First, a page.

In Iglisch’s day-to-day work, the need to shorten production cycles translates into a need to better prioritize. That means asking questions like “Do we reach customer targets with the development stages we have right now? Is reliability good enough? Can we qualify the product, or do we need to step back and rework it?” he says.
It’s in answering these questions that a statistical software package can be absolutely essential. So with USound getting ready to begin full mass production, Iglisch turned to JMP®.
“JMP was new to me when I first joined USound, and the biggest advantage I’ve found is that it has a very intuitive approach and a very intuitive way to get started,” Iglisch says. “You can, for example, just take Graph Builder and play around a little bit and will instantly get a reasonable data representation. Then you can figure out how to use the data best to start problem-solving.”
“If we do make changes in the product and in components, we want to get meaningful results in a short amount of time to get to a usable conclusion for a next step, and we definitely saw a big need to use a statistical tool like JMP,” Bartek adds.
Monitoring sound performance, building process knowledge
To evaluate Ganymede on a range of performance indicators, USound’s engineers measure sound quality over the full range of frequency that can be heard by humans. With this information, they can see a complete vector that can be used to assess performance, improve process control and identify quality parameters.
“We're looking from a performance point of view on the acoustic side,” Bartek says. “We try to correlate the soundwaves physically with other physical domains, like component aging and mechanical geometries. In other words, process influences. It’s quite important for the speaker area that we correlate between different physical domains, identifying relationships in between to improve the speaker performance in the end.”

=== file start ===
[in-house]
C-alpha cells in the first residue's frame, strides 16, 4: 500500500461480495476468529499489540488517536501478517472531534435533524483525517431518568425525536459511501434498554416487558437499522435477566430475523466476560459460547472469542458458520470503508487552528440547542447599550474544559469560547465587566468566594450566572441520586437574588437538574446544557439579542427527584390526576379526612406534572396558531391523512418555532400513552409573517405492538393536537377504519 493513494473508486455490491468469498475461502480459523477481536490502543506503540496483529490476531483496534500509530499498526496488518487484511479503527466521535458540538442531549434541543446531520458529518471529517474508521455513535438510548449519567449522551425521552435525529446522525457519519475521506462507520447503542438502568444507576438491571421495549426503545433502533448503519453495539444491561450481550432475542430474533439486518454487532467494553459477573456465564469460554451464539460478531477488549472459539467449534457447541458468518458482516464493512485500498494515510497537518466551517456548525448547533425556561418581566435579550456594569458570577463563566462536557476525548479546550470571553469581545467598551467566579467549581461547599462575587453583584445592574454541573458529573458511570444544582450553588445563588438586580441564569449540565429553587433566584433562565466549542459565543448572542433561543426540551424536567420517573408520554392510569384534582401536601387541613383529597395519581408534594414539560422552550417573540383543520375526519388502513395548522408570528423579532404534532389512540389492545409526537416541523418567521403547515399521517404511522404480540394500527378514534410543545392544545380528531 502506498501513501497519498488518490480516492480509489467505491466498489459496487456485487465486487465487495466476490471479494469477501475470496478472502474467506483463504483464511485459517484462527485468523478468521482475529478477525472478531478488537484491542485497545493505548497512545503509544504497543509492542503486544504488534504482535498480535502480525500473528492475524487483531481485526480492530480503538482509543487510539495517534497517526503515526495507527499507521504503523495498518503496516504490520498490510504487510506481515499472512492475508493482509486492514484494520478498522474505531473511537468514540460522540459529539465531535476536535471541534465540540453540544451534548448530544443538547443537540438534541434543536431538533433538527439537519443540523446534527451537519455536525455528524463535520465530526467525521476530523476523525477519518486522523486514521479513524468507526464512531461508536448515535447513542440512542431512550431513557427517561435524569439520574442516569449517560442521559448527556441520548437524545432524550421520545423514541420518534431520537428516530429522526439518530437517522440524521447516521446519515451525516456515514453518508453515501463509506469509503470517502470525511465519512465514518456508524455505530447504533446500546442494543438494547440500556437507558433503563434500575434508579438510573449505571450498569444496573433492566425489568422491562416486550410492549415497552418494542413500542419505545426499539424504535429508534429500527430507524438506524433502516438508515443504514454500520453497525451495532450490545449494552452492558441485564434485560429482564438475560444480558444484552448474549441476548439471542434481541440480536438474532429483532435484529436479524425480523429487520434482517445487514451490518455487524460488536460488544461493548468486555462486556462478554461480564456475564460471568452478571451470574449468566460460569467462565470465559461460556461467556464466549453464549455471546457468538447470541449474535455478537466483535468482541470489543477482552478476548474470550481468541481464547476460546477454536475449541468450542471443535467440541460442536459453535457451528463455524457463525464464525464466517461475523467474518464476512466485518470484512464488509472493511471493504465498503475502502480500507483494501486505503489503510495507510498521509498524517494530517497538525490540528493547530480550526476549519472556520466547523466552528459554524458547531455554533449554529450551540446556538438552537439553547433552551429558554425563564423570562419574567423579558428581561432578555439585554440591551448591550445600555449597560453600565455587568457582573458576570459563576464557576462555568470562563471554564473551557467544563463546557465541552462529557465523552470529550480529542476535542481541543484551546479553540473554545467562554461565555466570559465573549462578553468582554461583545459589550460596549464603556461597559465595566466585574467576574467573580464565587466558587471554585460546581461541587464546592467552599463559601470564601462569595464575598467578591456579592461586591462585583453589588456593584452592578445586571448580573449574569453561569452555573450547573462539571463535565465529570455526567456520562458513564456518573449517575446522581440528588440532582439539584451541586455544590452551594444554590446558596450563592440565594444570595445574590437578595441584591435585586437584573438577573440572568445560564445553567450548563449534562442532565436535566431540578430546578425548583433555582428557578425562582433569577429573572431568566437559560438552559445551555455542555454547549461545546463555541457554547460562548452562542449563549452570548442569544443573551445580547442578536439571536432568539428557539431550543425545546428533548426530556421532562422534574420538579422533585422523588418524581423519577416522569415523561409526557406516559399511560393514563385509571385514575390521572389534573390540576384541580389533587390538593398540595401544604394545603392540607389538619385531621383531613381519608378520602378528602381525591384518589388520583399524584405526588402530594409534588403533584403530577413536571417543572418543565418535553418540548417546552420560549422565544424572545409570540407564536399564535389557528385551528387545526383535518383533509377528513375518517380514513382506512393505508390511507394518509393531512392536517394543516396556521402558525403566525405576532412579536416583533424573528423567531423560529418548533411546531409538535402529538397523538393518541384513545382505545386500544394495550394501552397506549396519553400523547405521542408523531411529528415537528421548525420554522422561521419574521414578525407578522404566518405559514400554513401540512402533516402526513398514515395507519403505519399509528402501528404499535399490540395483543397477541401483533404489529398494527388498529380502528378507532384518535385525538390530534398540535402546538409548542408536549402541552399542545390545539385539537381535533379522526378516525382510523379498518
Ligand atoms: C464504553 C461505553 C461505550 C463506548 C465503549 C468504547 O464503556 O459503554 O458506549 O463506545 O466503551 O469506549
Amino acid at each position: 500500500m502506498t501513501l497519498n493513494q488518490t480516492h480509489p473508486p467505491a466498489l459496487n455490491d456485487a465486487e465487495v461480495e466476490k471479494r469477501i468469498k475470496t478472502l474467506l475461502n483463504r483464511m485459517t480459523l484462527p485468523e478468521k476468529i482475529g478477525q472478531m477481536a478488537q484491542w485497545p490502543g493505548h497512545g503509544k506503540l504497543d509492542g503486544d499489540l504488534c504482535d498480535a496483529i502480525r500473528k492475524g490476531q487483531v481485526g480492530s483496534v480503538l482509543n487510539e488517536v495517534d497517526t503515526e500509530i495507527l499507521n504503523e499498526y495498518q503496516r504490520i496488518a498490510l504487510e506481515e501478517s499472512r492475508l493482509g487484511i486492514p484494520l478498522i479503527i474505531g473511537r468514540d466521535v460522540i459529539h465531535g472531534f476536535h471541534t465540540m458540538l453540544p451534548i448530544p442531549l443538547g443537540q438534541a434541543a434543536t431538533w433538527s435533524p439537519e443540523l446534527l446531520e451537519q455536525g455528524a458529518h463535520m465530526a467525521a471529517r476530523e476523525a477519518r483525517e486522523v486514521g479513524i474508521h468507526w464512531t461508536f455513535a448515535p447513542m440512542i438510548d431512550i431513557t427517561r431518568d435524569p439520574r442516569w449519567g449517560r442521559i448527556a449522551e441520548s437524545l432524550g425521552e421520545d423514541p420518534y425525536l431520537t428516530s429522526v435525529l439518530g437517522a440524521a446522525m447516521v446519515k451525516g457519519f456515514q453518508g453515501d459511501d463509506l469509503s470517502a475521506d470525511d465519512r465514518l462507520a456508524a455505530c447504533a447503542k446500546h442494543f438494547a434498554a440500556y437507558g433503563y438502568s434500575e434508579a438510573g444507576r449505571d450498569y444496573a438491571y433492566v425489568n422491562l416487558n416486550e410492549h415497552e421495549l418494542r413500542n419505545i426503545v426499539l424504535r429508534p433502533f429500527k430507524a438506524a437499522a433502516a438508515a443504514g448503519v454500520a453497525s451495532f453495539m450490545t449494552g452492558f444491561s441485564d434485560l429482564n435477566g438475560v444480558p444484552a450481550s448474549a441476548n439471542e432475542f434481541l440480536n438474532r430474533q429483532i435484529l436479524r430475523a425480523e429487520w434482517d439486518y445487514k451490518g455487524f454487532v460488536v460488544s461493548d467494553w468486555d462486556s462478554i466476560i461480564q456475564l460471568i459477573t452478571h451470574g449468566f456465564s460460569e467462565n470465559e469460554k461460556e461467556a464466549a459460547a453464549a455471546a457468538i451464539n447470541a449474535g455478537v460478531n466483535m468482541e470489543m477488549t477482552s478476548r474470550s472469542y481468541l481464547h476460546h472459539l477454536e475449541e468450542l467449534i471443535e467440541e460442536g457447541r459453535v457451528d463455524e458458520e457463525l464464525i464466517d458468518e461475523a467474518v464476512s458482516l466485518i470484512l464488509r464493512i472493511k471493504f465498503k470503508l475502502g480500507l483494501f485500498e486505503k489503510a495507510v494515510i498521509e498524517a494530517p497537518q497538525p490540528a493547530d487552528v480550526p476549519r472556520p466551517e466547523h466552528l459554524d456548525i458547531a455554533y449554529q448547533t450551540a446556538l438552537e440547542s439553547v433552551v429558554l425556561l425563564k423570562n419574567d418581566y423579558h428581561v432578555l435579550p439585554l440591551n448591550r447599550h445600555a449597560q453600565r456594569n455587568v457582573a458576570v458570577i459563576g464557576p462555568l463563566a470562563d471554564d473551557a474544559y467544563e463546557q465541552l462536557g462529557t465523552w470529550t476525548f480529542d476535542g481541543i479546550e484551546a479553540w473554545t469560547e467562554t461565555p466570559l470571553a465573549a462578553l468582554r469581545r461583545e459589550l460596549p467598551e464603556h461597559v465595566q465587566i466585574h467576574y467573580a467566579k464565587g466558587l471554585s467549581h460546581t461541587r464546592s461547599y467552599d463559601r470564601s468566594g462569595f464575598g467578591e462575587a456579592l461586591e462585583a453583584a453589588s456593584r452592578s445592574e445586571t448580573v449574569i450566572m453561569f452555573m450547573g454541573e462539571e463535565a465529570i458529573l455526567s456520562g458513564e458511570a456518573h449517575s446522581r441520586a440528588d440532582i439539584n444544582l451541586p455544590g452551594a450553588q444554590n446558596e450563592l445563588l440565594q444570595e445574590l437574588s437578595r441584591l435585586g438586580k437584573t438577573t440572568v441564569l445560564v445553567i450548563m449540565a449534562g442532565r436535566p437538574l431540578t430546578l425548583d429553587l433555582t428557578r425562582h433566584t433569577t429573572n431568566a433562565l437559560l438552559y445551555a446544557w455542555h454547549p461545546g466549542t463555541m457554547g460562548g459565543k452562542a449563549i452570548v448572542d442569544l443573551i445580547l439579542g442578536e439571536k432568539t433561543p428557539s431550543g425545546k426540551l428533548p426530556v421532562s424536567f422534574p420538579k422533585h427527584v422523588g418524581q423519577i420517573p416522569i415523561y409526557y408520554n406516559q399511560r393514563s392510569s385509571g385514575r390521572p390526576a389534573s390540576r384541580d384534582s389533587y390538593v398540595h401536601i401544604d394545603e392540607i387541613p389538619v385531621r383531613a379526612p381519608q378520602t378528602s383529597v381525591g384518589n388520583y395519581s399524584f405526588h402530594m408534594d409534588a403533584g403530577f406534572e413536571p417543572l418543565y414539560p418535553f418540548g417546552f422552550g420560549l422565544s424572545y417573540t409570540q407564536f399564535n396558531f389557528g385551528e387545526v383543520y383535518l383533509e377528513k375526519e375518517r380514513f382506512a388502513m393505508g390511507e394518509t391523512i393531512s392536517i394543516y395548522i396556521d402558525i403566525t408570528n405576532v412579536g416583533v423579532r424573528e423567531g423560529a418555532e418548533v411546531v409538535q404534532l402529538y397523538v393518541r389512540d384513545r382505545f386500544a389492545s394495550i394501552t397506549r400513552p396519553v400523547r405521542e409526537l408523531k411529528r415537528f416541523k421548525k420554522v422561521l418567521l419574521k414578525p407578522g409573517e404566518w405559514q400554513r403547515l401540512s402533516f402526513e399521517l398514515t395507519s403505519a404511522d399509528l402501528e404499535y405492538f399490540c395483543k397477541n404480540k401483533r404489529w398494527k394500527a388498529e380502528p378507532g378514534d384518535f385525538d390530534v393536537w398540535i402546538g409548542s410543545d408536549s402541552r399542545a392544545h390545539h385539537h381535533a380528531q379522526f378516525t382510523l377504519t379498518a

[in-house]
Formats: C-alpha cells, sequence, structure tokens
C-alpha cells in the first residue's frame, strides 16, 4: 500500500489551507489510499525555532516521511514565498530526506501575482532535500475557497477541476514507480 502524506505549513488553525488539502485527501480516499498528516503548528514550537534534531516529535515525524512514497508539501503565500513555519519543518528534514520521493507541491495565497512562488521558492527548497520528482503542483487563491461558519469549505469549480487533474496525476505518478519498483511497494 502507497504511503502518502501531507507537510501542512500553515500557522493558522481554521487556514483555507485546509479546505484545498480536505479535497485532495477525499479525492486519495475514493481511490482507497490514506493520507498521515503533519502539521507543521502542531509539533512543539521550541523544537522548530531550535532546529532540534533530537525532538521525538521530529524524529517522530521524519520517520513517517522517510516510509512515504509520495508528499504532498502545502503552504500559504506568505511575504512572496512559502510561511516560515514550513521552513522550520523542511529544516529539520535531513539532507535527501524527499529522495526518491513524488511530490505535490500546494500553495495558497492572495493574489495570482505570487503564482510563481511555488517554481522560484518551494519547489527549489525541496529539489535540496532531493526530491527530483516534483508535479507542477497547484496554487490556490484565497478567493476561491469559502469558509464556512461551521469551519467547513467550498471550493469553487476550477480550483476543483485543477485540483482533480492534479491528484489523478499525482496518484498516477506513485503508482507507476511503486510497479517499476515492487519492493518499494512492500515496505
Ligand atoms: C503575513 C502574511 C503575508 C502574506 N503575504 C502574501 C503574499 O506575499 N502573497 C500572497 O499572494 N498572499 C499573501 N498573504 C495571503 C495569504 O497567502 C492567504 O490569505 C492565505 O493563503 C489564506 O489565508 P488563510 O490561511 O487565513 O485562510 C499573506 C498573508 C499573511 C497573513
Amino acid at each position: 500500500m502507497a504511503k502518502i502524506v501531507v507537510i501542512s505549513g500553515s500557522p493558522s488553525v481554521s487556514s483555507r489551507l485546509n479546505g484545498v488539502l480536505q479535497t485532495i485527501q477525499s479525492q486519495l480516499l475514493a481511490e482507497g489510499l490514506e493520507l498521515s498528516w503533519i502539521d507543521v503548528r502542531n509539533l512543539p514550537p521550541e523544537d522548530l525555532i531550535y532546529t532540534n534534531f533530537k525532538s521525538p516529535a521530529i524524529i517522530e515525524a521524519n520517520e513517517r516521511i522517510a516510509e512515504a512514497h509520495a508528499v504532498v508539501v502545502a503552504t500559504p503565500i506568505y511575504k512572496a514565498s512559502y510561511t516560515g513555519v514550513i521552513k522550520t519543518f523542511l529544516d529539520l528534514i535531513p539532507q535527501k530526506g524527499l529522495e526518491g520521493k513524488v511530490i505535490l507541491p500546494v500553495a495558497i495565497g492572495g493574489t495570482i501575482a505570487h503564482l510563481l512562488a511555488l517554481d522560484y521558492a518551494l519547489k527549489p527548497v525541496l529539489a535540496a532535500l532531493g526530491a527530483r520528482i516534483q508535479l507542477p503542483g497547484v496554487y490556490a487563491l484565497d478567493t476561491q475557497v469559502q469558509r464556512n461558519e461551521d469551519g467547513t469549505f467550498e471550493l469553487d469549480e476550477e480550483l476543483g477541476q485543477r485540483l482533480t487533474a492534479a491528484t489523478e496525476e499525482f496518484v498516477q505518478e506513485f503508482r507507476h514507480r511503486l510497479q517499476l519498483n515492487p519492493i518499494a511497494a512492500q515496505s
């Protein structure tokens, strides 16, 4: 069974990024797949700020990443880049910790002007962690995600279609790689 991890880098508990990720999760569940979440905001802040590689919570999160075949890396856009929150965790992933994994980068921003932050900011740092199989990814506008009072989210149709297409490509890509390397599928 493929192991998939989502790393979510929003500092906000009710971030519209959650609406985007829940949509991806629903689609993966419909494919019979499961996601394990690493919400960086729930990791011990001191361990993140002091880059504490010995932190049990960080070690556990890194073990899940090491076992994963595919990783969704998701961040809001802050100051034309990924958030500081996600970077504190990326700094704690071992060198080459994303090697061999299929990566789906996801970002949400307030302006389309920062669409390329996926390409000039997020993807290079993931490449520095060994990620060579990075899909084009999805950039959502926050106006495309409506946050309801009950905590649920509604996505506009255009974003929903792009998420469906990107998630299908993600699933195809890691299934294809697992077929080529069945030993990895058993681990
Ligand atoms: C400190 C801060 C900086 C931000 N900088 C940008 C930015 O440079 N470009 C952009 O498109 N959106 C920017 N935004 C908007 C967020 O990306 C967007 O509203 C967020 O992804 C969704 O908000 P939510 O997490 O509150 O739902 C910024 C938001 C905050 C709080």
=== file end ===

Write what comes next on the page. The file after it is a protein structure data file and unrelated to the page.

By loading the data into JMP, Iglisch says it quickly becomes apparent whether fluctuations in quality are signal or noise. In one case, he recalls, “we realized that we didn't have a huge distribution, but we actually had two groups – that came up during one production run where we’d had unstable performance. The second group.... degraded the performance. So we looked at where it came from.”
The next step, he says, was to find a correlation. Then, by looking at the process, he could identify and consider possible improvement options depending on whether the source of unstable performance was component variation, for example, or something related to the process.
Depending on what he finds with JMP, Iglisch says, the next action is to “sit down with the manufacturer to look at the process and see what parameters we have and what we can influence. Then we might run some experiments.” And by building this knowledge, the team can together control and stabilize the process.
As production continues to ramp up, Iglisch says, the team will be “looking at the process, including all the limits to the user construct and asking, where do we have to improve next? Because there's always room for improvement.”
Robust statistics in JMP® help the technology evolve
Because they’re able to keep processes in control and stabilize them faster when issues arise, Bartek and Iglisch say JMP has had a real impact – and will play an even more expansive role in future efforts. “I'm currently starting to look deeper into the bigger data sets,” Iglisch says. “The database becomes more complex. It becomes interesting to use some kind of scripting approach. And that's something I like about JMP: that you can play around or export scripts – and modify them. That's different from other software where you have to program most of them from scratch.”
Iglisch and Bartek will now look to the tool to see how process and product knowledge can help inform technological innovation. Production of Ganymede speakers will most likely trigger new ways to help USound’s portfolio evolve and, Iglisch adds, “I think that will be the key part where I will have a focus, where mainly we'll use JMP for the near-term future.”
“When you can reach the next level, dig deeper and really know about and use the power of the tools,” Iglisch says, “that, in my opinion, is a pretty good approach.”